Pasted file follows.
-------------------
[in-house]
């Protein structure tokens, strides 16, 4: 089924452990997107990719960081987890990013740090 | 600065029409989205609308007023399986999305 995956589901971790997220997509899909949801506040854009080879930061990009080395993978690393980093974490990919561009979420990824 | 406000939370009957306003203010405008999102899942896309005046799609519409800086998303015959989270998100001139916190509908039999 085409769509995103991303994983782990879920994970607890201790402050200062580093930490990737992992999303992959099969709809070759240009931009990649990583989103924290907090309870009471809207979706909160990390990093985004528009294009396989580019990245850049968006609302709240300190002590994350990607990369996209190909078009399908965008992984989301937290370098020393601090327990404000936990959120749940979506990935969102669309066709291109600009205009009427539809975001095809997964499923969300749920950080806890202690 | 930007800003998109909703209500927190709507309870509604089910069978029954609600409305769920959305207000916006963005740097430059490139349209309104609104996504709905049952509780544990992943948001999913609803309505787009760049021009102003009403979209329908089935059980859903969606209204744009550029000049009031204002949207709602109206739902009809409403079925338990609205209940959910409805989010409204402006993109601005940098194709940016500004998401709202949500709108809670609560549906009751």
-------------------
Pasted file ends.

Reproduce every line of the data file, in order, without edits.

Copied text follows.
[in-house]
């Protein structure tokens, strides 16, 4: 089924452990997107990719960081987890990013740090 | 600065029409989205609308007023399986999305 995956589901971790997220997509899909949801506040854009080879930061990009080395993978690393980093974490990919561009979420990824 | 406000939370009957306003203010405008999102899942896309005046799609519409800086998303015959989270998100001139916190509908039999 085409769509995103991303994983782990879920994970607890201790402050200062580093930490990737992992999303992959099969709809070759240009931009990649990583989103924290907090309870009471809207979706909160990390990093985004528009294009396989580019990245850049968006609302709240300190002590994350990607990369996209190909078009399908965008992984989301937290370098020393601090327990404000936990959120749940979506990935969102669309066709291109600009205009009427539809975001095809997964499923969300749920950080806890202690 | 930007800003998109909703209500927190709507309870509604089910069978029954609600409305769920959305207000916006963005740097430059490139349209309104609104996504709905049952509780544990992943948001999913609803309505787009760049021009102003009403979209329908089935059980859903969606209204744009550029000049009031204002949207709602109206739902009809409403079925338990609205209940959910409805989010409204402006993109601005940098194709940016500004998401709202949500709108809670609560549906009751």